The rally got off to an unexpected early start as pending Atlantic weather systems caused the organizers to move the start time up one day. When the announcement was made everyone was scrambling to get their boats ready and crews in place, many not expected to arrive by the new start time. To accommodate all these realities, they changed the format to “total elapsed time” from start to finish – a big sigh of relief as even one of our crew had flight delays. We didn’t start until almost 8 hours after the first boats crossed the starting line at the mouth of the Chesapeake Bay. Our start was anything but spectacular – no wind and bobbing around like a cork. Fortunately, that didn’t last long and Spirit’s sails filled and we were sailing south. Our first goal was to cross the always-challenging Gulf Stream at its narrowest point to minimize the time spent amidst the confluence of winds and currents.

One of the pleasures of this crossing was the joy in shedding clothes as we moved from chilly temperatures at the beginning to warmer latitudes. The weather conditions were comparable to our Atlantic crossing last November, with the exception of larger sea states (bigger waves).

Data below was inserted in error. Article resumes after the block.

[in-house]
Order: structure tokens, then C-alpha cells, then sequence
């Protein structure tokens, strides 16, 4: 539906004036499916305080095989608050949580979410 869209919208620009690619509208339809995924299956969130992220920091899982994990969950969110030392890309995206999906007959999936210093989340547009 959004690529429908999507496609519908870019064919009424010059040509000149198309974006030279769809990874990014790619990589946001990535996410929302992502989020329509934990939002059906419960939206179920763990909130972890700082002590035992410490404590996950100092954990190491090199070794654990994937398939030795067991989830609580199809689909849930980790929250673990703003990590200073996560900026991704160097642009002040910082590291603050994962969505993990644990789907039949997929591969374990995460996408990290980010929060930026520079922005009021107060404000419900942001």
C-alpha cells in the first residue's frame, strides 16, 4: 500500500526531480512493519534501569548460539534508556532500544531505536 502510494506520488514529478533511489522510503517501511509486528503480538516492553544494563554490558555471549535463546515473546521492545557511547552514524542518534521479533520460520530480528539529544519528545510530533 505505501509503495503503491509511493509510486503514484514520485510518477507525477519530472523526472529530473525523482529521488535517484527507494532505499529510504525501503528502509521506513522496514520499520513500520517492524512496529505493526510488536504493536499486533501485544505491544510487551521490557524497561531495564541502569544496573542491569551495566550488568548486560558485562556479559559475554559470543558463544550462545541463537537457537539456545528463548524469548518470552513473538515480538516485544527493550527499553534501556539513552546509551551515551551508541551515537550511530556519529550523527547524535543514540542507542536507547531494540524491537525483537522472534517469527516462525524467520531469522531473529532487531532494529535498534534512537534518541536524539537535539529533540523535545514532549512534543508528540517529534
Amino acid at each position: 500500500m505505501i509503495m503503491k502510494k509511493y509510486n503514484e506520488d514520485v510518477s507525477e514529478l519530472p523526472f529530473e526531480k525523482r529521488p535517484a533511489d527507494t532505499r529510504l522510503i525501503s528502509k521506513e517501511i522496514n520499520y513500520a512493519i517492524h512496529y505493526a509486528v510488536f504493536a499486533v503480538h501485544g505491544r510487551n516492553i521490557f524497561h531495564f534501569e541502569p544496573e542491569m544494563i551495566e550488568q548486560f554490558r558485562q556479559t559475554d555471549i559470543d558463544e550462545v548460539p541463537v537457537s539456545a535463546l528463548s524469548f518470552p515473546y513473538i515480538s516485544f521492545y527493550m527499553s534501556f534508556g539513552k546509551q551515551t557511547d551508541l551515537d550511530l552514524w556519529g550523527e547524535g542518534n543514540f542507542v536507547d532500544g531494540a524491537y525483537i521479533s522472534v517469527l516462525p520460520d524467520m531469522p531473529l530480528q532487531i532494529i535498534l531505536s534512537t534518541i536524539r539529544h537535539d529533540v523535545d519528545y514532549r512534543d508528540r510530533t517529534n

A few trip highlights;

An ailing sea bird landed on Spirit’s foredeck in much need of some tender loving care – it was flat out tired. After a day of intense nursing by Leah and Flora, our new friend “Jonathan” flew off, but only after circling the boat which we were sure was Jonathan’s way of expressing gratitude.

A Mayday call was heard on the radio from another one of the boats stating a lost rudder- which in the challenging seas was not good. We were the closest boat (about 10 miles away) so we diverted our course and stood by for any needed assistance. After the ailing boat’s calls to the Coast Guard, and event organizers, the skipper finally was able to resolve the issue – not a “lost rudder” but rather rudder linkage that needed fixing. The sailing south was “spirited” with the exception of about 20 hours when the wind decided to go on vacation requiring us to reluctantly start the engine so we could all be home for Christmas. The good news was that all the other boats did the same thing. From that point forward it was some of the fastest sailing ever experienced by our young boat. We had the colorful Spinnaker flying for almost a whole day but doused it after discovering a small tear, which was promptly tended to by using special Spinnaker tape from our sail’s “first-aid kit”.